Sunday, June 30, 2019

Your Projects Should Start Slow in Order to Run Fast Later

Your projects should start slow in order to run fast later
I am a big believer of short and fat projects and I am very vocal about it. Because of this I often get asked if I propose to fast track projects and reduce upfront work.

No, I am not. On the contrary, I think more time should be spent on upfront work.

Yes, to keep costs down and maximize benefits you should keep implementation phases short and delays small. This should not be seen as an excuse for fast-tracking projects; that is, rushing them through decision making for an early start.

For smaller projects, this might be something you can get away with, but for large technology projects all you do if you hit the ground running is fail hard. Front-end planning and validation need to be thorough before deciding to give the green light to a project, or to stop it.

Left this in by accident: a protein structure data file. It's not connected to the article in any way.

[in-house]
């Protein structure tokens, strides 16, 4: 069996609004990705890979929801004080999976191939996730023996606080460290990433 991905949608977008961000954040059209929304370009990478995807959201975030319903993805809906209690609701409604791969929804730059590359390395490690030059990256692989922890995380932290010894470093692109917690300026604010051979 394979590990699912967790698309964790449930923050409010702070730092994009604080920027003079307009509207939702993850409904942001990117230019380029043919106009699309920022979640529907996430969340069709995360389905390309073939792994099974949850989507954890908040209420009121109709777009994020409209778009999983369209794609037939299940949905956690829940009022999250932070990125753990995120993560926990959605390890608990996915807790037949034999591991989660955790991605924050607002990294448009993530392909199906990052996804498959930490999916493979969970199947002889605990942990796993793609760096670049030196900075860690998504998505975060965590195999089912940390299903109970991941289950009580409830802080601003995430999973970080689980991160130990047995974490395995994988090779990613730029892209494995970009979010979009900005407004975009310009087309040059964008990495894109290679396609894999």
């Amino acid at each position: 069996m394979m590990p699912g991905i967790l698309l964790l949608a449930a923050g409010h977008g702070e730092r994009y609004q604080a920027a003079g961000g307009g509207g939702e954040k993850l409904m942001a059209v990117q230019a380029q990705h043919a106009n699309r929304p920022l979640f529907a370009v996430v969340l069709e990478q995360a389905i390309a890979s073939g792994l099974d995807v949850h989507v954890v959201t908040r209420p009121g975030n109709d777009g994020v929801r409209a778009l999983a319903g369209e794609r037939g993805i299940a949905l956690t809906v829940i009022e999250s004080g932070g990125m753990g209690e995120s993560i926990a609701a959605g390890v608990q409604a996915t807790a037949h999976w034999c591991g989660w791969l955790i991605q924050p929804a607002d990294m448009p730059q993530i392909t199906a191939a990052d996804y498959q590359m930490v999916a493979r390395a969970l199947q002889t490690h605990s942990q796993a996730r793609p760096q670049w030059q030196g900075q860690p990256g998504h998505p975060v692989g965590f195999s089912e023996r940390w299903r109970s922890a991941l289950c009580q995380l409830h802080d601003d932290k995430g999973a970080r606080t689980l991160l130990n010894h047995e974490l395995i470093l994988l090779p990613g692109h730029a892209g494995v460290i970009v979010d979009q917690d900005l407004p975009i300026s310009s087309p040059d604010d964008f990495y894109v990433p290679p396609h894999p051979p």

You need to go slow at first (during project initiation) in order to run fast later (during project delivery).

Unfortunately, many times the situation is exactly the opposite. Front-end planning and validation is rushed, bad projects are not stopped, important projects do not get the money/ people/management attention they need, implementation phases and delays are long, costs explode, and value diminishes.

In a nutshell: Stop the madness. Start slow, and run fast later.

You can buy my books The Art of Technology Project Portfolio Management and The Science of Technology Project Portfolio Management separate or as a bundle in my store. Just click here or on the image.
Posted on Sunday, June 30, 2019 by Henrico Dolfing